(Photo taken by me in Savannah, GA May 2017 – Madison Square & St. John’s Church)
Proverbs 3: 5-12…”Trust in the Lord with all your heart and lean not on your own understanding; in all your ways submit to him, and he will make your paths straight. Do not be wise in your own eyes; fear the Lord and shun evil. This will bring health to your body and nourishment to your bones. Honor the Lord with your wealth, with your firstfruits of all your crops; then your barns will be filled to overflowing, and your vats will brim over with new wine.”
I was standing on the balcony of the admission’s building of the Savannah College of Art & Design this past weekend, and across the way was the cross atop the gorgeous steeple of St. John’s Church in Madison Square. I’m like a young boy with these things, in that I still have that youthful amazement when gazing on such glory. In that space of Savannah there is a lot for the eyes and brain to absorb. It’s stunning in its nature, architecture, and history. But it’s the cross overseeing it all. I began thinking about – trust.
The headquarters of the infamous General Sherman are right beside that church. His “March to the Sea” ended in that square. Southerners revile his name, because his “hard hand of war” ruthlessly slaughtered many thousands to demoralize the Confederacy and bring an end to America’s Civil War. Yet, Sherman also liberated thousands of slaves along that same march. There are no good guys in war. Only winners, losers, and the innocents caught up in the game. Slavery in America co-existed with deep faith, and it was God who brought them a deliverer for their trust placed in Him.
Also in that same square is the first “Lodge of Perfection” of the Ancient and Accepted Scottish Rite of Freemasonry, issued by the “Mother Council of the World” in nearby Charleston, SC. The creepy and mysterious 33 degree Freemasons. Albert Pike, the former Confederate General, who is the only Confederate with a statue of remembrance still to this day in Washington, D.C., and his gang of whatever they are. Trust them? No thanks. But still, I see that cross overlooking their doings, too.
Then there is the Sorrel-Weed House, considered the most haunted in Savannah, a city well-known for its spooks. The house first belonged to a wealthy shipping merchant named, Francis Sorrel. He fell in love with one of his slaves, a beautiful girl named, Molly, and the two of them romped around until being discovered by his wife, Matilda. Matilda leaped from the second story balcony to her death in the courtyard below. A few days later, Molly was found hanging from a noose in the carriage house. It’s said that even now, the two women haunt this home. What a sordid example of man’s most repeated sins – greed and sexual immorality. Trust in that? But yet, there is the cross rising above the home.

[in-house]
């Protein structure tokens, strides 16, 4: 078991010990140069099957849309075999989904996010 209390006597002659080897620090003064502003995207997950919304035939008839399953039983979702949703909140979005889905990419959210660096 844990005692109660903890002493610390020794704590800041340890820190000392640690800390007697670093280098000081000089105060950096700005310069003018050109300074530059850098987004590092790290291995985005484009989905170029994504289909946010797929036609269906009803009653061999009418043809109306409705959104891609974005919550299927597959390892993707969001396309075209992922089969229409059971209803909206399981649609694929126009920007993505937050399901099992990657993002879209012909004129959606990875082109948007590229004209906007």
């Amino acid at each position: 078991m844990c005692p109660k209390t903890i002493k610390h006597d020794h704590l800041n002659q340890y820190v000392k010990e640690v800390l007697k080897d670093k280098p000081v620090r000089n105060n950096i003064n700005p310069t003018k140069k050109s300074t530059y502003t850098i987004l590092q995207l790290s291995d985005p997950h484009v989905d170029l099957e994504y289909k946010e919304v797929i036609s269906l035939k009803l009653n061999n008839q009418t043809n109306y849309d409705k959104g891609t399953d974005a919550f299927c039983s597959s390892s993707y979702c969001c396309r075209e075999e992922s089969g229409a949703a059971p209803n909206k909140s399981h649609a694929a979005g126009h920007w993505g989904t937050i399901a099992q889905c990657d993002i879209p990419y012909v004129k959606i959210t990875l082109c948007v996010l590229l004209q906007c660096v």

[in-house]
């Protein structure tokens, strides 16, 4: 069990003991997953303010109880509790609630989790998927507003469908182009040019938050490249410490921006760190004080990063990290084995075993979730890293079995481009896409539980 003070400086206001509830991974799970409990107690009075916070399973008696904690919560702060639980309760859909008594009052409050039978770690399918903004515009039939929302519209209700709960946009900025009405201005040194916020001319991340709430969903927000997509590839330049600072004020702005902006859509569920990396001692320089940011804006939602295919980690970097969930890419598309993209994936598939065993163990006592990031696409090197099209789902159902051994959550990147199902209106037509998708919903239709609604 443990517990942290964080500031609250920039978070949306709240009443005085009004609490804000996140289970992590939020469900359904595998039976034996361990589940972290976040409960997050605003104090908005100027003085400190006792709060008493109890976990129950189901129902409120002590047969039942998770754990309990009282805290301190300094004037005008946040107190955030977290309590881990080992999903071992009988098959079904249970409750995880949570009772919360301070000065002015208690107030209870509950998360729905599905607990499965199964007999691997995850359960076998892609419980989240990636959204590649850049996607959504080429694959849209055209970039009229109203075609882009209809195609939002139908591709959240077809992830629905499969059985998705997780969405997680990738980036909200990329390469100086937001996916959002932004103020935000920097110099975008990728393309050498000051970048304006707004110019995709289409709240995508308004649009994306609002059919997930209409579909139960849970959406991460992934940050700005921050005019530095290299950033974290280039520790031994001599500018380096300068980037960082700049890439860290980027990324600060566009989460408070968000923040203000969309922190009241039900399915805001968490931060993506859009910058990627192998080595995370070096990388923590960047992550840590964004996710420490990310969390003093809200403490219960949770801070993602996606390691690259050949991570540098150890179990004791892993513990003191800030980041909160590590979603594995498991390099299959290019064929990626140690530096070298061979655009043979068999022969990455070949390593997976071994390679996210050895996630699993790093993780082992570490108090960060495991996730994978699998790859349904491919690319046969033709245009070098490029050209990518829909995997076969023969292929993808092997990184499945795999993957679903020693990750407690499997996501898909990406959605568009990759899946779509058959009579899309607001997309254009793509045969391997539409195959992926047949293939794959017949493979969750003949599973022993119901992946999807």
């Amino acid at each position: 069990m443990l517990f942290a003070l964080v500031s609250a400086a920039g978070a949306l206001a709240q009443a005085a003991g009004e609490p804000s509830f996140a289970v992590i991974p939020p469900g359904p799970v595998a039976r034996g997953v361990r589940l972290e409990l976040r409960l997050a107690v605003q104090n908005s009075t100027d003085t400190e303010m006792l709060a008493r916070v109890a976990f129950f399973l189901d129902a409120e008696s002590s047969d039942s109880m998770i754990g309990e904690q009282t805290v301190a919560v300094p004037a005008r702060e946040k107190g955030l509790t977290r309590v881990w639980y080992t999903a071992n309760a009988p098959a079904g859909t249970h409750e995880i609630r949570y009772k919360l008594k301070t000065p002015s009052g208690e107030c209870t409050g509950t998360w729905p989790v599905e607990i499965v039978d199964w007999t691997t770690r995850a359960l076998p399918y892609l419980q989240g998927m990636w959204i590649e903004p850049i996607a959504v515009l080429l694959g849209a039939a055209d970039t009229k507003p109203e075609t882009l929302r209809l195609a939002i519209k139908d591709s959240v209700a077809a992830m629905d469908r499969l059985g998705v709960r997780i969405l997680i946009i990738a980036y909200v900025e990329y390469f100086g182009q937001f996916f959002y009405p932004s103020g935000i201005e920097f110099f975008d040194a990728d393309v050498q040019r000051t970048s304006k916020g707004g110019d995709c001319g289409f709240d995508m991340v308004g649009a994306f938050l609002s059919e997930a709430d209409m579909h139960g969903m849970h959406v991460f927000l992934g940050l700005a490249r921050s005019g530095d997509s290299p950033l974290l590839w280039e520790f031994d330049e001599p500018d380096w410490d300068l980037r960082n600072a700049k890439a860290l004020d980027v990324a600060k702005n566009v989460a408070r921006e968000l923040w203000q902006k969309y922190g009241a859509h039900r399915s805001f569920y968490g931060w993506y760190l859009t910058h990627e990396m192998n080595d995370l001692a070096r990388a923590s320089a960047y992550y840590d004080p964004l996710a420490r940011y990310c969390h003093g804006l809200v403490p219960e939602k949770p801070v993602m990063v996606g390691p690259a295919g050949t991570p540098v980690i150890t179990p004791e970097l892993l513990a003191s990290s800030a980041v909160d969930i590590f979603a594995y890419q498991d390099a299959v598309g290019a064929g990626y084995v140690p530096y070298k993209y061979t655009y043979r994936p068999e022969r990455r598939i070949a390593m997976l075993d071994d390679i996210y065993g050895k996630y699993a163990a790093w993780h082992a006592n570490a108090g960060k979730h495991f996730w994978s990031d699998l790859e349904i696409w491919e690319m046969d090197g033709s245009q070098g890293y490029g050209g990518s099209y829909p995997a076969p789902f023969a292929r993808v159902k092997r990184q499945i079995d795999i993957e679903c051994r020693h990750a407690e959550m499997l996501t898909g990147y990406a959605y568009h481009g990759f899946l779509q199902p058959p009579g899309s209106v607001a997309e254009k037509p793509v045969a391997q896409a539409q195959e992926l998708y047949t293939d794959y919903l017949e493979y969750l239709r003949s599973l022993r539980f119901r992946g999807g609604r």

The history of this square goes all the way back to the Revolution, and its name is in honor of America’s 4th President, and framer of the Constitution – James Madison. In the square is a statue of memorial for, William Jasper, of the 2nd Continental Regiment of South Carolina, who was fatally wounded in the American and French failed attempt to break the British lines, which began at that square.
So there I stood on that balcony with my oldest daughter, named – Madison – overlooking all of the mind-blowing history of that one small area, and listening to her explain what she does for her work there as a student ambassador for SCAD. Staring at that cross and thinking about trust. She occasionally works sitting at the desk inside the doors of that building welcoming guests and potential students. I joked that she should say to those that need to wait, “Why don’t you go stroll around my square (Madison) and I’ll come get you when it’s time.” More proud of her I could not be, as she soon will enter her sophomore year. Madison is a performing arts major. She kinda likes the drama. I think God placed her in middle of one of the most dramatic squares in American history for a reason. I trust Him.
What can be trusted? We tend to assume that the times we are currently living are out of control, and all that came before might have been bad, but they weren’t as crazy as the present. Wrong. God is always in control as the chaos of man rages wild. That cross looking over this particular square symbolic of His ever present status. In Proverbs, and many times in scripture, we are instructed not to put our trust in our own understanding, but to trust the Lord. There is a plan, and by submitting to his will, we will prosper within that plan. It’s the submitting where man takes issue. And places like Madison Square remind us of the tragedy we leave behind.
Today finds my family in ongoing trials and uncertainty. It also finds us prospering in God’s promise to our rendering trust in Him. In God We Trust. Amen.